Thursday, February 15, 2018

Dupilumab Conjunctivitis

The patient is a 55 year-old woman who has been on dupilumab (Dupixent) for two months.  She had life-ling severe atopic dermatitis and states that her skin has never been this clear in her memory.  She has, however, developed a conjunctivitis of her lid and bulbar conjunctivae.  She is so happy that her skin is clear that she is not complaining, and her eyes are not uncomfortable.

There are no references to conjunctivitis on dupilumab, but the package insert indicates that 10% of patients have experienced this.  If you have any recommendations, I would appreciate hearing them.

Photos presented with patient permission


Conjunctivitis Occurring in Atopic Dermatitis Patients Treated with Dupilumab - Clinical Characteristics and Treatment.
Wollenberg A, et. al. J Allergy Clin Immunol Pract. 2018 Feb 9. pii: S2213-2198(18)30089-8.

Here, we report our experience with this clinically relevant complication of dupilumab treated AD seen in 25% and 50% of patients from our two centers from April 2016 to February 2017, and give treatment recommendations based on our personal experience with 13 moderate-to-severe dupilumab-treated AD patients developing conjunctivitis as adverse event. This conjunctivitis is reported in temporal association with dupilumab treatment, but a causal relation is not establishedDescription:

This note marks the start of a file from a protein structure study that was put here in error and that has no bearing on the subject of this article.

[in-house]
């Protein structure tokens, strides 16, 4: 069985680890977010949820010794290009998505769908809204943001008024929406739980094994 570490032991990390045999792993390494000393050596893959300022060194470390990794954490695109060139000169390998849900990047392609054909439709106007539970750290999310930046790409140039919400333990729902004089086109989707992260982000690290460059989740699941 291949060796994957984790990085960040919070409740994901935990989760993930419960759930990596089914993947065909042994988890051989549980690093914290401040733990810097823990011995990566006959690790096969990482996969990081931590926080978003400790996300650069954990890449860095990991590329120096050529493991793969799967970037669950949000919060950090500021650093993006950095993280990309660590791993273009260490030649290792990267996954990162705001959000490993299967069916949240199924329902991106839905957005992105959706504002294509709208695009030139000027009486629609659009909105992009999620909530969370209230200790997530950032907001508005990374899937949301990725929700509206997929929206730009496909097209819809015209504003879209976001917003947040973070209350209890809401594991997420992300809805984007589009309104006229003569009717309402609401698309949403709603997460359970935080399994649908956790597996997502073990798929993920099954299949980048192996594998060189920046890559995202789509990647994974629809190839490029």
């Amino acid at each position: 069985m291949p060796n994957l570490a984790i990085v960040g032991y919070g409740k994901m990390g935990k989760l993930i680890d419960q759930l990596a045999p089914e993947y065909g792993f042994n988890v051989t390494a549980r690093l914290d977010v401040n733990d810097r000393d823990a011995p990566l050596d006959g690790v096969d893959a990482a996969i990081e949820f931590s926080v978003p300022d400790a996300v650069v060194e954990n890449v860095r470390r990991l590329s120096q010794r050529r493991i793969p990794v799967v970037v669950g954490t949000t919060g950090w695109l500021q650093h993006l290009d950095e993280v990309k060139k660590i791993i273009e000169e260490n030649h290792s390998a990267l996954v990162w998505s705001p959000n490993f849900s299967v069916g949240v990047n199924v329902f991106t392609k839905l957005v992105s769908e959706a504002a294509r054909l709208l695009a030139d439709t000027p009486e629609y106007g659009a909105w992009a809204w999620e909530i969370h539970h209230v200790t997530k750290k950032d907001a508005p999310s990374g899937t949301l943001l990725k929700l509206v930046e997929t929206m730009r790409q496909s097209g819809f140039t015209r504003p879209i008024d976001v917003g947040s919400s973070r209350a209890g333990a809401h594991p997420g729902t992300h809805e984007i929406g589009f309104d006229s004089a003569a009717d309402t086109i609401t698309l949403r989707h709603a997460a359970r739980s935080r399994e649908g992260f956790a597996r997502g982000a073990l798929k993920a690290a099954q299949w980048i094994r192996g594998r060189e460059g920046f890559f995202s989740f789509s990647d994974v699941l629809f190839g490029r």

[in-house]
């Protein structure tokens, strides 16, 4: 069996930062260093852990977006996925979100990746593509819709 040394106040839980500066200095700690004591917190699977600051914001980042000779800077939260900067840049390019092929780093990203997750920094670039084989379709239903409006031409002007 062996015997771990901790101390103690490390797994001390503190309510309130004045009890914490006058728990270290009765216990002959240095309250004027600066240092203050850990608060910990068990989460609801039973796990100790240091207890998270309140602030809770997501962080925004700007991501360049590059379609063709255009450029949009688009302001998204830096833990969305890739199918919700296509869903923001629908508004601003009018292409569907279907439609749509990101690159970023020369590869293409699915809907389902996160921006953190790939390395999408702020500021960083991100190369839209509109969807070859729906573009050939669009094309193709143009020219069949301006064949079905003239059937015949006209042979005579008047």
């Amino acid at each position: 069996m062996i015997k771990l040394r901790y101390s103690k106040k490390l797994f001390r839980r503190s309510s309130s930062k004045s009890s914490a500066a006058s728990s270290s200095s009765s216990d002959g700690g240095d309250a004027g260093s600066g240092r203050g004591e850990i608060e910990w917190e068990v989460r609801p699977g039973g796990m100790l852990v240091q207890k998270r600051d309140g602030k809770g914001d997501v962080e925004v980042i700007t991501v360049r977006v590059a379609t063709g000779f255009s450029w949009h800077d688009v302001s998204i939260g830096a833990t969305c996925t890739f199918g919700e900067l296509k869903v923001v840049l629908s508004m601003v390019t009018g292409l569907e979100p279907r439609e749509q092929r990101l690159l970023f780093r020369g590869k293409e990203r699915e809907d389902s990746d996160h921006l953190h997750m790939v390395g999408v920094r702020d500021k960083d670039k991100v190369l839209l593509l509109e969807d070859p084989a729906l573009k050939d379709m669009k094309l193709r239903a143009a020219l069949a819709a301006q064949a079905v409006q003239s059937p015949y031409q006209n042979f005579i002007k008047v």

However, in our limited experience, antihistamine eye drops and artificial tears did not confer any alleviation in this type of conjunctivitis. In 11 patients, dupilumab-related conjunctivitis was treated with topical tacrolimus or steroids, leading to clinically significant improvement or full recovery in all 11 patients treated.

Two treatment options were particularly effective.
In 5 patients conjunctivitis was treated with fluorometholone 0.1% eye drops, leading to significant improvement.
In four patients, conjunctivitis was treated with tacrolimus 0.03% eye ointment. Signs and clinical symptoms improved significantly in all patients, and in 2 patients, full recovery of conjunctivitis was achieved.

1 comment:

  1. Dr. Julianne Mann from Dartmouth Medical School writes: "Conjunctivitis seems to be the worst side effect of this drug. The preliminary studies suggest that in most cases the conjunctivitis goes away on its own even if the drug is continued, but I had an 18 year old patient whose conjunctivitis was so horrendous (it looked so bad that he couldn’t leave the house) that after 15 weeks of being on the drug we had to stop it. I had him see ophthalmology and they finally put him on pred-forte eye drops at week 12 but they didn’t really help much, and he was so uncomfortable that we gave up. It’s a little unsettling too that we don’t at all understand the mechanism of why the ocular effects occur.


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